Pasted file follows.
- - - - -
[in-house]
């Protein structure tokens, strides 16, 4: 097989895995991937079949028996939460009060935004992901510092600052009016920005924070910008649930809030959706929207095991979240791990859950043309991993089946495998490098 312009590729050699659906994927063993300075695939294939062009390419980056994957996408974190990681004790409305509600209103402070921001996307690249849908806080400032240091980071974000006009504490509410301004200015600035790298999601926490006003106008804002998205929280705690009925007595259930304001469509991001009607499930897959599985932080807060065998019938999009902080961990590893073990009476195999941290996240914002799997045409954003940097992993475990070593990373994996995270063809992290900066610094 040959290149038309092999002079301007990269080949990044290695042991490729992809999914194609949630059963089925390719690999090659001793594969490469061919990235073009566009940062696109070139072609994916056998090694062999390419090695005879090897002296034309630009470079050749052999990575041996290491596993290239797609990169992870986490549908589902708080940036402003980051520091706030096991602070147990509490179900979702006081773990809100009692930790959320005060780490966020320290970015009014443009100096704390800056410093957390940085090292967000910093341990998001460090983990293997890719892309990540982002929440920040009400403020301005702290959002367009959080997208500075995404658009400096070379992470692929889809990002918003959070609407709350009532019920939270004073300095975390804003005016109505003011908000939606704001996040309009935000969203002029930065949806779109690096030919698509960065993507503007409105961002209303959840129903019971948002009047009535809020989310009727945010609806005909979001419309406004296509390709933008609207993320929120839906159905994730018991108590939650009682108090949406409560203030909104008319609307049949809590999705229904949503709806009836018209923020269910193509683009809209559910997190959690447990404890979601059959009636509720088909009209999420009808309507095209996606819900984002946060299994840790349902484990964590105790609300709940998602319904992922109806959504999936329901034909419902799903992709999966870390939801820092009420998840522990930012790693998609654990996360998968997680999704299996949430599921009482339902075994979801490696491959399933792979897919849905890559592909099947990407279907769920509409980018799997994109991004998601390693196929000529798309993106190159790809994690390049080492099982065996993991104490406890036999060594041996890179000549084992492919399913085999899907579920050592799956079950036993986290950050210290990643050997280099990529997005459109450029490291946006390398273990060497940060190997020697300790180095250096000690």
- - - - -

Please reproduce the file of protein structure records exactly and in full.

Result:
[in-house]
């Protein structure tokens, strides 16, 4: 097989895995991937079949028996939460009060935004992901510092600052009016920005924070910008649930809030959706929207095991979240791990859950043309991993089946495998490098 312009590729050699659906994927063993300075695939294939062009390419980056994957996408974190990681004790409305509600209103402070921001996307690249849908806080400032240091980071974000006009504490509410301004200015600035790298999601926490006003106008804002998205929280705690009925007595259930304001469509991001009607499930897959599985932080807060065998019938999009902080961990590893073990009476195999941290996240914002799997045409954003940097992993475990070593990373994996995270063809992290900066610094 040959290149038309092999002079301007990269080949990044290695042991490729992809999914194609949630059963089925390719690999090659001793594969490469061919990235073009566009940062696109070139072609994916056998090694062999390419090695005879090897002296034309630009470079050749052999990575041996290491596993290239797609990169992870986490549908589902708080940036402003980051520091706030096991602070147990509490179900979702006081773990809100009692930790959320005060780490966020320290970015009014443009100096704390800056410093957390940085090292967000910093341990998001460090983990293997890719892309990540982002929440920040009400403020301005702290959002367009959080997208500075995404658009400096070379992470692929889809990002918003959070609407709350009532019920939270004073300095975390804003005016109505003011908000939606704001996040309009935000969203002029930065949806779109690096030919698509960065993507503007409105961002209303959840129903019971948002009047009535809020989310009727945010609806005909979001419309406004296509390709933008609207993320929120839906159905994730018991108590939650009682108090949406409560203030909104008319609307049949809590999705229904949503709806009836018209923020269910193509683009809209559910997190959690447990404890979601059959009636509720088909009209999420009808309507095209996606819900984002946060299994840790349902484990964590105790609300709940998602319904992922109806959504999936329901034909419902799903992709999966870390939801820092009420998840522990930012790693998609654990996360998968997680999704299996949430599921009482339902075994979801490696491959399933792979897919849905890559592909099947990407279907769920509409980018799997994109991004998601390693196929000529798309993106190159790809994690390049080492099982065996993991104490406890036999060594041996890179000549084992492919399913085999899907579920050592799956079950036993986290950050210290990643050997280099990529997005459109450029490291946006390398273990060497940060190997020697300790180095250096000690």